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Adding Up With Individual Atoms

A terahertz half-cycle pulse (HCP) is used to retrieve phase information from a Rydberg data register. The frequency and band-width (~THz) of the HCP match the energy and energy spacings of a Rydberg wave packet (n~15-30). Therefore, the terahertz pulse can directly redistribute population between Rydberg states. The algorithm is no longer constrained by the coherence of the low-lying launch state. Calculations, both in the impulse approximation and using a selected state basis, show excellent agreement with the experiment.
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  • Ann Arbor - Jun 19, 2002
    Researchers at the University of Michigan's Center for Optical Coherent and Ultrafast Science (FOCUS) and Department of Physics have reported the first demonstration of laser-cooling of individual trapped atoms of different species.

    This may be an important step in the construction of a future "quantum computer," in which quantum superpositions of inputs are processed simultaneously in a single device. Trapped atoms offer one of the only realistic approaches to precisely controlling the complex quantum systems underlying a quantum computer.

    The demonstration is described in the April 2002 issue of Physical Review in an article, "Sympathetic Cooling of Trapped Cd+ Isotopes," by Boris B. Blinov, Louis Deslauriers, Patricia Lee, Martin J. Madsen, Russ Miller, and Christopher Monroe.

    Partially based on these results, Monroe has proposed a new "Architecture for a Large-Scale Ion-Trap Quantum Computer," with co-authors David Kielpinski (MIT) and David Wineland (National Institute of Standards and Technology), in the June 13 issue of the journal Nature.

    Interest in quantum computing has mushroomed in the last decade as its potential for efficiently solving difficult computing tasks, like factoring large numbers and searching large databases, has become evident. Encryption and its obverse, codebreaking, are just two of the applications envisioned for quantum computing if and when it becomes a practical technology.

    Quantum computation has captured the imagination of the scientific community, recasting some of the most puzzling aspects of quantum physics---once pondered by Einstein, Schroedinger and others---in the context of advancing computer science. "Right now, there's a lot of black magic involved in understanding what makes a quantum computer tick and how to actually build one," Monroe said.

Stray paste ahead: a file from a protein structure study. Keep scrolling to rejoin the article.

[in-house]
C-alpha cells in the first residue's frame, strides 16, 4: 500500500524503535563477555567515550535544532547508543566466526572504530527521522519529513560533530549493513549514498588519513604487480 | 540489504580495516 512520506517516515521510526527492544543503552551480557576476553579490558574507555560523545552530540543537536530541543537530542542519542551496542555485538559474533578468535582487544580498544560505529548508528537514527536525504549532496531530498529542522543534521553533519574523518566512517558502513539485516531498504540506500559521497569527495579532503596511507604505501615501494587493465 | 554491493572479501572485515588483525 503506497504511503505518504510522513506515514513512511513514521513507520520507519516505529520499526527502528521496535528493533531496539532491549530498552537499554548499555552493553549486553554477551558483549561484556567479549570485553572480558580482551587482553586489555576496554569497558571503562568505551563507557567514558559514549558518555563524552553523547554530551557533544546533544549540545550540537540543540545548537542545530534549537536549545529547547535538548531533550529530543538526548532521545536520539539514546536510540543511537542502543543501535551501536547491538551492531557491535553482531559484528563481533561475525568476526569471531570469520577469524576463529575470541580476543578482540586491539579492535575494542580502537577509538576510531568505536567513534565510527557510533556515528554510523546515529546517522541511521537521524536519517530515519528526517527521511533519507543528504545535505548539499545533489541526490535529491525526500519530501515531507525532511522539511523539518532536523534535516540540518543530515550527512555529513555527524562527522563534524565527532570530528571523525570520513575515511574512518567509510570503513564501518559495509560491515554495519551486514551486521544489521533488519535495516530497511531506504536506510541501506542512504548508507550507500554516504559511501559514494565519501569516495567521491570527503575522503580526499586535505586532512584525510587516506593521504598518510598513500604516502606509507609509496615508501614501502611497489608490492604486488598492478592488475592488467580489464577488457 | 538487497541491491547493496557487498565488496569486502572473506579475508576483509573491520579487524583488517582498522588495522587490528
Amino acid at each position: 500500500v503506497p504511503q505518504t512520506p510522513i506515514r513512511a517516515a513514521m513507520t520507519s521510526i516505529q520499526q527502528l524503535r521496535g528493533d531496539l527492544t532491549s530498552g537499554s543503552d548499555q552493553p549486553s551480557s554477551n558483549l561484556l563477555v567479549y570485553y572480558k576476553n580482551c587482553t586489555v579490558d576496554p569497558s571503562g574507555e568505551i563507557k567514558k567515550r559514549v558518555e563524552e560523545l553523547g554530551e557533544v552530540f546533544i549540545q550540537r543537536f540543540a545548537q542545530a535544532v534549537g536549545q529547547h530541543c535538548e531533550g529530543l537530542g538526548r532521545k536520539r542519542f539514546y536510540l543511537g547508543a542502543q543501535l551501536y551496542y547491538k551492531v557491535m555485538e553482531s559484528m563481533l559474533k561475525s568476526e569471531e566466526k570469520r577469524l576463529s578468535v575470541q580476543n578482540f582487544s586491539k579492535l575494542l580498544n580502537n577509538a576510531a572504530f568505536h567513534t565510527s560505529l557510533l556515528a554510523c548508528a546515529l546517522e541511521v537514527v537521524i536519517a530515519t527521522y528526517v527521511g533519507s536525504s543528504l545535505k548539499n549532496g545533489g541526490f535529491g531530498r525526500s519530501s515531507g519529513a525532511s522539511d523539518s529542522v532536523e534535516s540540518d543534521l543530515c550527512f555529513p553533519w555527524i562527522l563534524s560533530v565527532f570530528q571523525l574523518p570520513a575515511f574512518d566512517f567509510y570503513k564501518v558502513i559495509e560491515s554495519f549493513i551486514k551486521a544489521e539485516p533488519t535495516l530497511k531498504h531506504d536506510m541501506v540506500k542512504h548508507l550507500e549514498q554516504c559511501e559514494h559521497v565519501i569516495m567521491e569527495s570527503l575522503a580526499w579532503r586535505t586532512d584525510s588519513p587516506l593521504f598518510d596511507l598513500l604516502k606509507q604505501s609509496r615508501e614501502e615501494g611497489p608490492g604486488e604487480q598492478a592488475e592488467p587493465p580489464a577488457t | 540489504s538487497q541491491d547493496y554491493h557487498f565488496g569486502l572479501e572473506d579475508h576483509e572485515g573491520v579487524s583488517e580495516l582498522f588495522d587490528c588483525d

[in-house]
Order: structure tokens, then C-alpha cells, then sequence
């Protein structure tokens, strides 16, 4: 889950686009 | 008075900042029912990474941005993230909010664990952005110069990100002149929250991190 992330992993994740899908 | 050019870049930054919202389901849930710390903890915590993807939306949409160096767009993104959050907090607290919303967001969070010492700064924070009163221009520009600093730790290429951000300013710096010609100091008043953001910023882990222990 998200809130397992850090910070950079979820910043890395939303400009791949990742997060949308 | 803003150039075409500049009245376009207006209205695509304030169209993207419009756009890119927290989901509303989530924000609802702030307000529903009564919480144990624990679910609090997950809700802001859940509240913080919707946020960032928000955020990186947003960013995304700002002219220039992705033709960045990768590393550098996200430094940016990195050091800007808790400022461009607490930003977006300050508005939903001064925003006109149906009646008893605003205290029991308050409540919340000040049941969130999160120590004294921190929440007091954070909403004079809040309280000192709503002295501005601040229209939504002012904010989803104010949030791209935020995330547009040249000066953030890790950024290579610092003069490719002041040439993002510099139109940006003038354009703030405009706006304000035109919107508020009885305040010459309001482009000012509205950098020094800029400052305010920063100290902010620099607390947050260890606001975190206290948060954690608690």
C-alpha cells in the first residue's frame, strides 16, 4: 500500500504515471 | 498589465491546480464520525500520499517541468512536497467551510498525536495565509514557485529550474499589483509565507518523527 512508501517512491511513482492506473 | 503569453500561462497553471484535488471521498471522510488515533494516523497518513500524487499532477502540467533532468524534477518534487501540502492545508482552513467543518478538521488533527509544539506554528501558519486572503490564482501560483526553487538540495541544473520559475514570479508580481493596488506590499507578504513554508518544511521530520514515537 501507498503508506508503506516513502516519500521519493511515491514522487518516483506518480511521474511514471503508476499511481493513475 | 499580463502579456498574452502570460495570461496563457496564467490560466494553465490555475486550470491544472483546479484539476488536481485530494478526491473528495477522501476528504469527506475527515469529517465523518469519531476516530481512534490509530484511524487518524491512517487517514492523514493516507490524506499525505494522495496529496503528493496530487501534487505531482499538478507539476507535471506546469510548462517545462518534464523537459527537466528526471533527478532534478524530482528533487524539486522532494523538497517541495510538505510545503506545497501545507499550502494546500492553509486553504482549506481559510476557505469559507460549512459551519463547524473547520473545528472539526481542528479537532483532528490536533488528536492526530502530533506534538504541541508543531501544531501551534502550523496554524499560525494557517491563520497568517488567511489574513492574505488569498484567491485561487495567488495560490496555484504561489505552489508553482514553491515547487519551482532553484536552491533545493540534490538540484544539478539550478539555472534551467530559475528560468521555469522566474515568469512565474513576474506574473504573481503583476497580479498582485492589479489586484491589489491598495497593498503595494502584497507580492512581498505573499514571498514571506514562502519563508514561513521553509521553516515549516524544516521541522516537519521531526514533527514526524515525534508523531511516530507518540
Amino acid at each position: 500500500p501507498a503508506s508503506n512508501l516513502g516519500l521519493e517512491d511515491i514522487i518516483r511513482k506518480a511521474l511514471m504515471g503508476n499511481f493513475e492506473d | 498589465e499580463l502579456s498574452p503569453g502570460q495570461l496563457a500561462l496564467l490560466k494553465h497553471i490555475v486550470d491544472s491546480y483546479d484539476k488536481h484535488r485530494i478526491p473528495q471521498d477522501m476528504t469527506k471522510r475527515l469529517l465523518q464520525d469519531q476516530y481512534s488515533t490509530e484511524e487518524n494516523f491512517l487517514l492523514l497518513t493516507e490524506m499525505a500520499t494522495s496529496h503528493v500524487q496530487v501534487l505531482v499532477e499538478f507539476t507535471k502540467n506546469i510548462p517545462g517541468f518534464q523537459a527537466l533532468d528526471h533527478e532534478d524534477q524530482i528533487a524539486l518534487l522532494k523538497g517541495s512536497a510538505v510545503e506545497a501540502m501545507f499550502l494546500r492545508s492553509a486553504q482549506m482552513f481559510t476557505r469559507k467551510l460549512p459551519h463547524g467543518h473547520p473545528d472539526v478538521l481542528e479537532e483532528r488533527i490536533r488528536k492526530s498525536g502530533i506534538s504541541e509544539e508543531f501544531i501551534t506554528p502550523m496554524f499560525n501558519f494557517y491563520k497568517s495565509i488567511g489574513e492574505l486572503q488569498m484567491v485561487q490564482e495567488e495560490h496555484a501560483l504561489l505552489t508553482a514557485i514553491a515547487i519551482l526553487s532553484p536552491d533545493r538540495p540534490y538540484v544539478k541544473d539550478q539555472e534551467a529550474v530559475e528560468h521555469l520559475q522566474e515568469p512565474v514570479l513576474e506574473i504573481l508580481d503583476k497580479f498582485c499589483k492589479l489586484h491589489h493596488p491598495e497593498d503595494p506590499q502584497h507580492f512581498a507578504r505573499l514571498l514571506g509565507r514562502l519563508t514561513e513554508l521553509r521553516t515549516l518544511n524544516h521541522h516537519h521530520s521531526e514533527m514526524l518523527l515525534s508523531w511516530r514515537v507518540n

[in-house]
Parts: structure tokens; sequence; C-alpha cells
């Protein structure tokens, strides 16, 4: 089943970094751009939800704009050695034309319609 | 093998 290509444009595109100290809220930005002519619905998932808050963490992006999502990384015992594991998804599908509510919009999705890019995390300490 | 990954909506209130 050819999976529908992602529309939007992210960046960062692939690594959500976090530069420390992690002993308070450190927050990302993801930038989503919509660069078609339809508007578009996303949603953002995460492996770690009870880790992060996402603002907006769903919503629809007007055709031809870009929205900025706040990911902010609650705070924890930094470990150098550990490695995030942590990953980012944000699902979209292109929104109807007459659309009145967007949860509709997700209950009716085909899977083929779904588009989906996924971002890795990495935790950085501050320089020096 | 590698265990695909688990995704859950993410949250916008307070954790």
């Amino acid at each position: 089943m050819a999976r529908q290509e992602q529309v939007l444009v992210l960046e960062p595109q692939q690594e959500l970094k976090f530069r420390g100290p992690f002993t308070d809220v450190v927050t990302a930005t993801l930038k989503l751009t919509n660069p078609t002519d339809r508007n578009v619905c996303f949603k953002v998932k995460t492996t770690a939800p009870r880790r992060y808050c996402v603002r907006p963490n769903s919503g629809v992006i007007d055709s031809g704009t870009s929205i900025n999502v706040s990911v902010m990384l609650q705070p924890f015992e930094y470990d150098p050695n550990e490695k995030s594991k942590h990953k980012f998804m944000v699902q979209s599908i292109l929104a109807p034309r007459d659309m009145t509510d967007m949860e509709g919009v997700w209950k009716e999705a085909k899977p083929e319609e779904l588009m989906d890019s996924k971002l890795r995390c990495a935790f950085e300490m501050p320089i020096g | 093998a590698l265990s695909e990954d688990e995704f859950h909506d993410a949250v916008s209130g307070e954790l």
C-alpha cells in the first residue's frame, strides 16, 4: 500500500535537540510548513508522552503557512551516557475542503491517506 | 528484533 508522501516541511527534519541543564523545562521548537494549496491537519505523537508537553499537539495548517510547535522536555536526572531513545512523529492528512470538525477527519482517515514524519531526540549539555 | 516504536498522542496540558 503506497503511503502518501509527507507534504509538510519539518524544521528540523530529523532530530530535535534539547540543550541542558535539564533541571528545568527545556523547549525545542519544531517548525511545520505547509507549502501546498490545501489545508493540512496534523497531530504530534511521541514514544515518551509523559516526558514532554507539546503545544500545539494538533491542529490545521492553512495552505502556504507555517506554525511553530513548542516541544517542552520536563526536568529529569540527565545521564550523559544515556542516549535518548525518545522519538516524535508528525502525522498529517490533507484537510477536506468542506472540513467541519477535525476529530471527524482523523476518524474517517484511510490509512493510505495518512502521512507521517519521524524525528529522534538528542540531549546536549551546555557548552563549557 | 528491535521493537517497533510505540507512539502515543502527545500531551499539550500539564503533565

"Many physicists doubt we'll ever be able to do it, but I'm an optimist. We may not get there for decades, but given enough time and resources---and failing unexpected roadblocks like the failure of quantum mechanics---we should be able to design and build a useable quantum computer. It's a risky business, but the potential payoff is huge."

    In their experiment, the Michigan researchers used electric fields to confine a crystal of exactly two Cd+ atoms of different isotopes. They were able to cool the single 112Cd+ atom to a chilly 0.001 degree Celsius above absolute zero through direct laser cooling of the neighboring 114Cd+ atom. Laser cooling of this "refrigerator atom" removes unwanted motion in the atom crystal without affecting the internal state of the other atom.

    This is an important step toward scaling a trapped atom computer, where "qubits" of information are stored in the quantum states within the individual atoms.

    The architecture proposed in the Nature article describes a "quantum charge-coupled device" (QCCD) consisting of a large number of interconnected atom traps. A combination of radiofrequency (RF) and quasistatic electric fields can be used to change the operating voltages of these traps, confining a few charged atoms in each trap or shuttling them from trap to trap, and the traps can be combined to form complex structures. The cooling of multiple species demonstrated at Michigan is a key component of this broader proposal.

    "This is a realistic architecture for quantum computation that is scalable to large numbers of qubits," the authors conclude. "In contrast to other proposals, all quantum state manipulations necessary for our scheme have already been experimentally tested with small numbers of atoms, and the scaling up to large numbers of qubits looks straightforward."

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